“We value the player and the person that Scoot is becoming and are eager to invest in him and his journey,” said Rockets General Manager Rafael Stone. “He’s expressed how happy he is to be with this organization and has shown his commitment to putting in the work both on and off the court. We are excited for the opportunity to continue to build something special with him.”
In essence, the structure of this contract fully acknowledges the risks associated with betting on KPJ. It’s not the money you’re giving him — it’s the years. If you give him a long-term deal with fully guaranteed money and things go south, that is an unmovable contract — a cardinal sin to give out when your rebuild is going so phenomenally well after the drafting of Jalen Green and Jabari Smith Jr.
This deal reflects that risk and comes close to eliminating it. The Rockets control all the upside. If KPJ pans out beautifully, they can extend him — it’s 100% their decision. If he doesn’t pan out or the roster/core shifts in an unexpected way — such as being in position to draft Scoot Henderson — KPJ could be a large expiring contract next season.
The Rockets basically signed KPJ to the Sam Hinkie Special (contracts you saw with Chandler Parsons, Jae’Sean Tate and KJ Martin), but with much bigger dollar figures.
For KPJ’s part, there is a small win — he’s gets almost $16 million next season and is signed for this season ($3.2M) and next. He doesn’t have to worry about the finances as much while still staying highly motivated to play well. He didn’t fully bet on himself and take this to restricted free agency, but he did still take a deal that incentivizes him to earn it. But this deal isn’t in the same stratosphere as the ones you saw signed by Tyler Herro and Jordan Poole.
The bottom line: There are risks to signing KPJ that were mitigated by this unique contract structure. If you are a fan of the Rockets remaining flexible as they strive to build a contender, you should be thrilled with this. Big win for Stone and the Houston front office.
KJ Martin reportedly drawing interest on trade market
Rockets have had “ongoing talks” with Phoenix Suns about the third-year forward
According to Jake Fischer of Yahoo Sports, the Phoenix Suns have had “ongoing talks” about acquiring Rockets forward KJ Martin while Portland and Miami are “two other known teams with interest in Martin.”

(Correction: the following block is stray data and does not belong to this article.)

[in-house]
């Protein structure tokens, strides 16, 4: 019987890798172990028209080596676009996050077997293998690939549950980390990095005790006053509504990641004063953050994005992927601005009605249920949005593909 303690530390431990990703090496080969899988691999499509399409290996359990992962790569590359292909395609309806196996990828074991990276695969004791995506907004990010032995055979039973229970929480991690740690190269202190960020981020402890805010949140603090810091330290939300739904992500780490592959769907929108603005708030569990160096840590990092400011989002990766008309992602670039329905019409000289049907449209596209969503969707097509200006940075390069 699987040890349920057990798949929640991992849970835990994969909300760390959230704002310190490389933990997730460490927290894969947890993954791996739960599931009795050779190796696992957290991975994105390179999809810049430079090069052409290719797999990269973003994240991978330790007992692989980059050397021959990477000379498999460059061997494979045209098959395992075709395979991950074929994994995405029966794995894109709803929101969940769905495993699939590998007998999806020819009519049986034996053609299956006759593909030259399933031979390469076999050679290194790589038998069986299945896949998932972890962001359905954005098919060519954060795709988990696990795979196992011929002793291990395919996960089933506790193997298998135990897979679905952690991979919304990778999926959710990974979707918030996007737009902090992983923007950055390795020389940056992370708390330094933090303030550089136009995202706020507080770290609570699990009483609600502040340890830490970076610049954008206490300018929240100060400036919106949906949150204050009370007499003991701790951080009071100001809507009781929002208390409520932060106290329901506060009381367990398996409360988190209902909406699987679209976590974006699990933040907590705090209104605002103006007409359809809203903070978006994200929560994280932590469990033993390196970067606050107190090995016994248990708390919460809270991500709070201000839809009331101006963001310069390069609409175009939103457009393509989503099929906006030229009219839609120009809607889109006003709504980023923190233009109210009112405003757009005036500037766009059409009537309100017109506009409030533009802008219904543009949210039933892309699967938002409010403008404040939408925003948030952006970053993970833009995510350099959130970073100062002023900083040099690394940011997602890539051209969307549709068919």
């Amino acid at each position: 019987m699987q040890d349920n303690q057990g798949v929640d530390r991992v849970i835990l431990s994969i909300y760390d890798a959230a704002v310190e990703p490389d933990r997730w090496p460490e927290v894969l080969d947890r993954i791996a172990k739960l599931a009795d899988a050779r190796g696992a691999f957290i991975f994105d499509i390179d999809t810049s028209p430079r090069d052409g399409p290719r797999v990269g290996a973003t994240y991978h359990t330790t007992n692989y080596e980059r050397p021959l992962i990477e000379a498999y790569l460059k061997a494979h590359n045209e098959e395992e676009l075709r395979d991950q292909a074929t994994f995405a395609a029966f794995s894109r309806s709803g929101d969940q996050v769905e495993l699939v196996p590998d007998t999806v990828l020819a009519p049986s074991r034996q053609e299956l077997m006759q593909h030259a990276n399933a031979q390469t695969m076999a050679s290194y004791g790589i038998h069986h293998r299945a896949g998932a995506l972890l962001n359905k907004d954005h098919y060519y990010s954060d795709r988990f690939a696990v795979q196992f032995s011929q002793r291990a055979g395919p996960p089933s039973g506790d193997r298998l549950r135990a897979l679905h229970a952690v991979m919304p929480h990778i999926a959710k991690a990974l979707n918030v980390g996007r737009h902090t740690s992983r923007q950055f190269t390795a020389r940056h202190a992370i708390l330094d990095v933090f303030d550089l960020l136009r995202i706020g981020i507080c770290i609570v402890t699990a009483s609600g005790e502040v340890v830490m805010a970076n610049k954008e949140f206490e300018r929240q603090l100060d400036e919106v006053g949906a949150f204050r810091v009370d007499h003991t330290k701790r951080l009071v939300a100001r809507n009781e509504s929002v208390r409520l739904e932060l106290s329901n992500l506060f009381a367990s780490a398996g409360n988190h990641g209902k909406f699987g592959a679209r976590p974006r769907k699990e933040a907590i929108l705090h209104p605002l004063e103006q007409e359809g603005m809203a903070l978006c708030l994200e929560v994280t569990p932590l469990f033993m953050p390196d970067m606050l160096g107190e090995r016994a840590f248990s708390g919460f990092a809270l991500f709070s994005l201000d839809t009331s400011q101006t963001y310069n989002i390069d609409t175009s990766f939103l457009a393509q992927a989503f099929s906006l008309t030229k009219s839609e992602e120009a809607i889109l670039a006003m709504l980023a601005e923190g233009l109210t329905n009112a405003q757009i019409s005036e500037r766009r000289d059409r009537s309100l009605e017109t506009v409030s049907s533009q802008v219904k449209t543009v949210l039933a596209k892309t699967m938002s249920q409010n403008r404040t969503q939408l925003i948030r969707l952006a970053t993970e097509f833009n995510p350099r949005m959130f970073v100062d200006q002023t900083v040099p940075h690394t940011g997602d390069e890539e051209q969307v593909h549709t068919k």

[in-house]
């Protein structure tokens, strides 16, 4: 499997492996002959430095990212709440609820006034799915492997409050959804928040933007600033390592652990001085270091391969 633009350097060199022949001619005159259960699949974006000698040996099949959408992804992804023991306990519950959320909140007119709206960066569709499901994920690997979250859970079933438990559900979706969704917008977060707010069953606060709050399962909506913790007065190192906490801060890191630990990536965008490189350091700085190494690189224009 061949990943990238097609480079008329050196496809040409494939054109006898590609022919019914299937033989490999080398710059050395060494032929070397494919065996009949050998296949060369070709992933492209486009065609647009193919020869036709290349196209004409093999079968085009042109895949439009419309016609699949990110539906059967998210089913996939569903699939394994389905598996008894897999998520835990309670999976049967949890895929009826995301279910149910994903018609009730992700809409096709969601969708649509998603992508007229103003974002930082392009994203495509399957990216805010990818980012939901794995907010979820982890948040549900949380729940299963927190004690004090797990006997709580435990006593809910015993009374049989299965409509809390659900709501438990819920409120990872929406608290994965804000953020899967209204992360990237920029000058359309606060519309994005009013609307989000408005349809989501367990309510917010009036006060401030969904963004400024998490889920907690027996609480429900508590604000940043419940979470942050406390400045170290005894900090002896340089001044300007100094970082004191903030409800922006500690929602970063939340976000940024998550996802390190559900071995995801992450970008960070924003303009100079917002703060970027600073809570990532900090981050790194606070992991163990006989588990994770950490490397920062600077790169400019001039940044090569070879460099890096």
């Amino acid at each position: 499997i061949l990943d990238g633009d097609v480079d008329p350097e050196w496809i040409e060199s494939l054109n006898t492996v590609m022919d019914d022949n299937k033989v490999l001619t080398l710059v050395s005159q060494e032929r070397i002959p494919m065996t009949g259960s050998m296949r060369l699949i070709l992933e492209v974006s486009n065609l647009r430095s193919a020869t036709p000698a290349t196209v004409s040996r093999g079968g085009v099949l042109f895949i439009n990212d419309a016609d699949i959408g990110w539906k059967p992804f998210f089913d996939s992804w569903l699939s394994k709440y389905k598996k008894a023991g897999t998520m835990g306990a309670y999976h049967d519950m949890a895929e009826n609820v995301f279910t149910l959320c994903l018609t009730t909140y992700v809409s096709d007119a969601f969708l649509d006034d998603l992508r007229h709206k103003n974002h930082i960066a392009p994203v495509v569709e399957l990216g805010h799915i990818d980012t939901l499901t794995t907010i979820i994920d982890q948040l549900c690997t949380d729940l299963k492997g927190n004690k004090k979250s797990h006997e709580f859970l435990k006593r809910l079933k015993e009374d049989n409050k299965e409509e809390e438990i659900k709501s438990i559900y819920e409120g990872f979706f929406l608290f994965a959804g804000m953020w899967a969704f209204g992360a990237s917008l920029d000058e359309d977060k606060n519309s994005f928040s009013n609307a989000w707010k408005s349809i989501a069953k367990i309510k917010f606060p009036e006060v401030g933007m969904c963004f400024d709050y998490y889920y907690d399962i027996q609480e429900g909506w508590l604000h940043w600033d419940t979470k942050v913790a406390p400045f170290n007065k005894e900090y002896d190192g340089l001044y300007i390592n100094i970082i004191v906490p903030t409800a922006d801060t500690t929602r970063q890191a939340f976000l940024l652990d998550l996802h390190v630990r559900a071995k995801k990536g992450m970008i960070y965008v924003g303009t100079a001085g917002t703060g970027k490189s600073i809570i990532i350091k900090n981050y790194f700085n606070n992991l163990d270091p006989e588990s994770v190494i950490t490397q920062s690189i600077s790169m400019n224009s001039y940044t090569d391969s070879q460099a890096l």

There has been talk of trading KJ since before the summer when his father, former NBA All-Star Kenyon Martin, reportedly sought a trade for his son. With the Rockets holding multiple picks in the draft, it appeared the writing was on the wall for reduced minutes for KJ.
Martin has looked like a trusted member of Stephen Silas’ rotation so far in preseason. KJ has played in all three games, averaging 11.0 points and 4.0 rebounds in 26.0 minutes, hitting 5-11 from deep.
At the same time, Jabari Smith Jr. is the future, Jae’Sean Tate seems to be the coaching staff darling and Tari Eason has exploded onto the scene. Minutes for KJ could be available but they will be hard to come by.
If the Rockets are going to trade KJ, what should be the asking price? My feeling is a “good” second-round pick (one that could be expected to be in the 31-42 range) would be the goal. If the Rockets were offered a lottery-protected first-round pick, I think that would be a steal right now for Houston.
What could make more sense is if the Rockets combined KJ Martin with a player like Eric Gordon, especially given the goals of suitors like the Suns, Blazers and Heat.
Jabari Smith steals show in Rockets preseason opener
The Rockets rookie is legit as we take a look at what else stood out in Houston’s preseason rout of the Spurs
Finally, Rocketball is back — the Rockets destroyed the San Antonio Spurs 134-96 in the preseason opener Sunday night.
Granted, the Spurs look flat out terrible (the top contender for Wembanyama?) and may finish dead last (and it showed), but there were a number of things that played out in this game that should get Houston fans excited.
But before I get into that, I want to give a huge shout out to everyone who supported RocketsWatch Sunday night. We are watching and discussing Rockets games in realtime this season and the debut was overwhelming. There were over 700+ fans watching the game with Roosh Williams and I in what might be the largest online watch party ever for a Rockets game. The live reactions from the fans were priceless!
Let’s talk about what stood out in this game:
Jabari is the real deal
Going into Sunday night’s preseason opener for the Rockets, the biggest question on the minds of fans was simple — how will #3 overall pick Jabari Smith Jr. look in his first NBA action?
The answer is good. Really good.